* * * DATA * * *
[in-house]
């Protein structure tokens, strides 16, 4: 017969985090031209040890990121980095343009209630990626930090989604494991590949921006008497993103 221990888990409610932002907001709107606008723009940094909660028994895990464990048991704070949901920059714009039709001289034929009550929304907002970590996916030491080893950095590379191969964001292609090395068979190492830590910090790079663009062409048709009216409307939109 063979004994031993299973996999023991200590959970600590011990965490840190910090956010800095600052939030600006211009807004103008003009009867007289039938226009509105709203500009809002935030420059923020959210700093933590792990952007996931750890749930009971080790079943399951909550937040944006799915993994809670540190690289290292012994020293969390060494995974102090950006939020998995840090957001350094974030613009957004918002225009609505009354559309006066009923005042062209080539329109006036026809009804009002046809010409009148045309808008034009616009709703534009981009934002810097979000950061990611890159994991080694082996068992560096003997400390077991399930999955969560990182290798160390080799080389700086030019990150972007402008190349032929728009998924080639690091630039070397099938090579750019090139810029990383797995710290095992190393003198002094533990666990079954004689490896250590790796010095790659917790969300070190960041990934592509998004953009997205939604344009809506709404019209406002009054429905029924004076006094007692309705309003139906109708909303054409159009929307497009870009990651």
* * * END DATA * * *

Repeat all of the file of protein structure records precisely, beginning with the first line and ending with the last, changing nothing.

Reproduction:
[in-house]
């Protein structure tokens, strides 16, 4: 017969985090031209040890990121980095343009209630990626930090989604494991590949921006008497993103 221990888990409610932002907001709107606008723009940094909660028994895990464990048991704070949901920059714009039709001289034929009550929304907002970590996916030491080893950095590379191969964001292609090395068979190492830590910090790079663009062409048709009216409307939109 063979004994031993299973996999023991200590959970600590011990965490840190910090956010800095600052939030600006211009807004103008003009009867007289039938226009509105709203500009809002935030420059923020959210700093933590792990952007996931750890749930009971080790079943399951909550937040944006799915993994809670540190690289290292012994020293969390060494995974102090950006939020998995840090957001350094974030613009957004918002225009609505009354559309006066009923005042062209080539329109006036026809009804009002046809010409009148045309808008034009616009709703534009981009934002810097979000950061990611890159994991080694082996068992560096003997400390077991399930999955969560990182290798160390080799080389700086030019990150972007402008190349032929728009998924080639690091630039070397099938090579750019090139810029990383797995710290095992190393003198002094533990666990079954004689490896250590790796010095790659917790969300070190960041990934592509998004953009997205939604344009809506709404019209406002009054429905029924004076006094007692309705309003139906109708909303054409159009929307497009870009990651």